Middle School: The Worst Years of My Life


As preteen fare goes, “Middle School: The Worst Years of My Life” is better than its bland, glib title, with some heart and soul beneath its pour-paint-on-the-principal shenanigans. Amid the cliches, it manages a neat trick or two.

Rafe (Griffin Gluck), a budding artist with a wandering mind, transfers to a school run by anti-art Principal Dwight (Andy Daly), a clueless doofus from the Steve Carell catalog. When Dwight destroys Rafe’s sketchbook — dips it in a bucket of acid, Judge Doom-style, then says, “It’s probably a bad idea to keep a bucket of acid in a middle school, but if you can think of a better way to dissolve notebooks, I’m all ears” — Rafe, abetted by his bad-influence friend Leo (Thomas Barbusca), aims to sow rebellion among students through pranks: trophy case turned into aquarium, school bell embellished with fart noise, that sort of thing.

At home, Rafe and his sassy little sister (Alexa Nisenson) cope with the competitive man-child (Rob Riggle) that their mother (Lauren Graham) has been dating. The kids’ father isn’t mentioned, but we know they lost a brother not long ago. It’s implied that this is the cause of Rafe’s bad behavior — he’s been kicked out of other schools — but he never comes across as a delinquent. That there’s ultimately a tender side to the mildly satiric farce helps Rafe’s hijinks not seem too bratty (though parents still might want to emphasize to young viewers that such deeds are not to be duplicated).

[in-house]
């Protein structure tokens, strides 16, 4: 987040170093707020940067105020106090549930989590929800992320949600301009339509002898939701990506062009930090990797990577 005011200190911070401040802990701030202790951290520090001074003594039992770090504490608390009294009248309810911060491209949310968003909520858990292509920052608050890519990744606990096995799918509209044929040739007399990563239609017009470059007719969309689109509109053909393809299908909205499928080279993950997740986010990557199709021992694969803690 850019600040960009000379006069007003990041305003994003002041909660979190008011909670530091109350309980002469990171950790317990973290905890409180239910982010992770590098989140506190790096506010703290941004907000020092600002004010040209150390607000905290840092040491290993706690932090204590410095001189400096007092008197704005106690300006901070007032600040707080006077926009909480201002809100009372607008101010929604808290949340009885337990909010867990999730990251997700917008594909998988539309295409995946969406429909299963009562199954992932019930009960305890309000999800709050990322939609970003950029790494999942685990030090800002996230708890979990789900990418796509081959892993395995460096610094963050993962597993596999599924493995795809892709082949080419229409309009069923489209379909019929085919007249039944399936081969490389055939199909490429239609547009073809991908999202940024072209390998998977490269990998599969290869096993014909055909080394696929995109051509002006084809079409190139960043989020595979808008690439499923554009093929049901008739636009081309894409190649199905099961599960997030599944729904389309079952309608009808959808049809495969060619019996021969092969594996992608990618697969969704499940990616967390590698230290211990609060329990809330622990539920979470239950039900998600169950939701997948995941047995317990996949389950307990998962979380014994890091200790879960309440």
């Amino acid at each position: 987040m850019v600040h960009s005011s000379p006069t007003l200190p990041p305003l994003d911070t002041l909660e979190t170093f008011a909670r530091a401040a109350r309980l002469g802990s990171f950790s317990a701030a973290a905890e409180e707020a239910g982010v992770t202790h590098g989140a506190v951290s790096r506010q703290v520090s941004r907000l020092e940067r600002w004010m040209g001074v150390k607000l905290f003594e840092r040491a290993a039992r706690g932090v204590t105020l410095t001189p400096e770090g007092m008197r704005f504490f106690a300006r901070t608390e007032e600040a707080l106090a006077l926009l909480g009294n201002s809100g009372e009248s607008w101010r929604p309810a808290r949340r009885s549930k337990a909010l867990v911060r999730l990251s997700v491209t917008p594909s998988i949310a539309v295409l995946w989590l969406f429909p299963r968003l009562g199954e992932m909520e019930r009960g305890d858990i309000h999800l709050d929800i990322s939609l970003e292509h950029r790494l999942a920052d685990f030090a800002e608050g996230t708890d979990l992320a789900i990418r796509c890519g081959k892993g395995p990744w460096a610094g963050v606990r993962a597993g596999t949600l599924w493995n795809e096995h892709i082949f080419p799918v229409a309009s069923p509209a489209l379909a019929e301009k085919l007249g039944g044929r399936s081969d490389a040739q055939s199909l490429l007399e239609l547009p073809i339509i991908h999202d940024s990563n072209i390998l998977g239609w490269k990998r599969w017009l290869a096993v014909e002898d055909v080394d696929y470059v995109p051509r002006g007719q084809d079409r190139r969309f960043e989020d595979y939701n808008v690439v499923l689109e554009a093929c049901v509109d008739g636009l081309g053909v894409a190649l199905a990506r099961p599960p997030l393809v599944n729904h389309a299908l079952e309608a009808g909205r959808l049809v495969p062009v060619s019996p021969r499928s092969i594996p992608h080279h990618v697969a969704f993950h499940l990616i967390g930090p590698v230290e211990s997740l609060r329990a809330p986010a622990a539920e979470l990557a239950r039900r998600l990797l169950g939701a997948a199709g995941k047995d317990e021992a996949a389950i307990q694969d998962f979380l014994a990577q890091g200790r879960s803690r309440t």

It’s based on a series of books, with a screenplay by Chris Bowman, Hubbel Palmer, and Kara Holden, and direction by Steve Carr (“Paul Blart: Mall Cop”). The plot is resolved too tidily (deus ex surveillance tapes), but the kids are sweet, and the adults — also including Adam Pally as Rafe’s think-outside-the-box homeroom teacher — are occasionally funny in a way that suggests the writers were trying to amuse themselves while adapting a children’s property. More power to ’em.

B- (1 hr., 32 min.; PG, some rude humor and bad behavior.)